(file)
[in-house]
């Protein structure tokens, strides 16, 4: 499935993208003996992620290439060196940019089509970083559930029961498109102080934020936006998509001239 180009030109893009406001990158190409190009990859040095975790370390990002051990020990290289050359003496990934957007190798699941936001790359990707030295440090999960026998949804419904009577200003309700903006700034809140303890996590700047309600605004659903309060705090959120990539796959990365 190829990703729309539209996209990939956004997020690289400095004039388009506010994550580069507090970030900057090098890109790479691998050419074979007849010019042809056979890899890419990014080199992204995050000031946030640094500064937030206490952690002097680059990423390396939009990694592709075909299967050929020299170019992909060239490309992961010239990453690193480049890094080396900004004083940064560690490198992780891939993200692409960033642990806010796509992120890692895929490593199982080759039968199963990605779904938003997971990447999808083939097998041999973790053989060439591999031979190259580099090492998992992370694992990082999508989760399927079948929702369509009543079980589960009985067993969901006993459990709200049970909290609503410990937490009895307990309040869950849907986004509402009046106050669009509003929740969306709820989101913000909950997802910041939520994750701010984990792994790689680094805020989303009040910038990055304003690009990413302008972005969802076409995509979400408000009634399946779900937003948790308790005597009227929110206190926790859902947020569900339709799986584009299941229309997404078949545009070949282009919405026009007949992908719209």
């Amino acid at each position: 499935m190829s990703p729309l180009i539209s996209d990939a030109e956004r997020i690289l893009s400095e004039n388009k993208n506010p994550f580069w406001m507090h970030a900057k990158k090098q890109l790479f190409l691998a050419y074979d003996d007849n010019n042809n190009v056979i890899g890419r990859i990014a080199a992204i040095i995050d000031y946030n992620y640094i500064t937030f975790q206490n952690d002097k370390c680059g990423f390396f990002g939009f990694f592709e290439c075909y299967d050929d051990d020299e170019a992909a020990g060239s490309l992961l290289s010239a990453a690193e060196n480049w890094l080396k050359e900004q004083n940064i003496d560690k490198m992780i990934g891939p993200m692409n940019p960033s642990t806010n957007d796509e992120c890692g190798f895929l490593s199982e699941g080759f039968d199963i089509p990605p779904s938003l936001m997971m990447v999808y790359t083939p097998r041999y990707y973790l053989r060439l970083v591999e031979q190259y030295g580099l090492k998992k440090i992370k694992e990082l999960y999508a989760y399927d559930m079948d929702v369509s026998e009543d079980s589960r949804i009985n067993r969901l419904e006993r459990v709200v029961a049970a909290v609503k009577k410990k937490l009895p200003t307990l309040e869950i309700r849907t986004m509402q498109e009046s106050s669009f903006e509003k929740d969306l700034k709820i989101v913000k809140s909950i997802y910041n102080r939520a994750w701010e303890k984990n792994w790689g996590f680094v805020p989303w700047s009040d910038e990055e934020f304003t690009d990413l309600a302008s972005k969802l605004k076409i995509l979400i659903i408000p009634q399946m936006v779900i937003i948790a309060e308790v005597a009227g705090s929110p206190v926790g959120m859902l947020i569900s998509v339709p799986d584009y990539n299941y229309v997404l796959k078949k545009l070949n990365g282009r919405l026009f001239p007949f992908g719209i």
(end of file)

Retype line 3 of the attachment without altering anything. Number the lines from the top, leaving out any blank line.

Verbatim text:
């Amino acid at each position: 499935m190829s990703p729309l180009i539209s996209d990939a030109e956004r997020i690289l893009s400095e004039n388009k993208n506010p994550f580069w406001m507090h970030a900057k990158k090098q890109l790479f190409l691998a050419y074979d003996d007849n010019n042809n190009v056979i890899g890419r990859i990014a080199a992204i040095i995050d000031y946030n992620y640094i500064t937030f975790q206490n952690d002097k370390c680059g990423f390396f990002g939009f990694f592709e290439c075909y299967d050929d051990d020299e170019a992909a020990g060239s490309l992961l290289s010239a990453a690193e060196n480049w890094l080396k050359e900004q004083n940064i003496d560690k490198m992780i990934g891939p993200m692409n940019p960033s642990t806010n957007d796509e992120c890692g190798f895929l490593s199982e699941g080759f039968d199963i089509p990605p779904s938003l936001m997971m990447v999808y790359t083939p097998r041999y990707y973790l053989r060439l970083v591999e031979q190259y030295g580099l090492k998992k440090i992370k694992e990082l999960y999508a989760y399927d559930m079948d929702v369509s026998e009543d079980s589960r949804i009985n067993r969901l419904e006993r459990v709200v029961a049970a909290v609503k009577k410990k937490l009895p200003t307990l309040e869950i309700r849907t986004m509402q498109e009046s106050s669009f903006e509003k929740d969306l700034k709820i989101v913000k809140s909950i997802y910041n102080r939520a994750w701010e303890k984990n792994w790689g996590f680094v805020p989303w700047s009040d910038e990055e934020f304003t690009d990413l309600a302008s972005k969802l605004k076409i995509l979400i659903i408000p009634q399946m936006v779900i937003i948790a309060e308790v005597a009227g705090s929110p206190v926790g959120m859902l947020i569900s998509v339709p799986d584009y990539n299941y229309v997404l796959k078949k545009l070949n990365g282009r919405l026009f001239p007949f992908g719209i």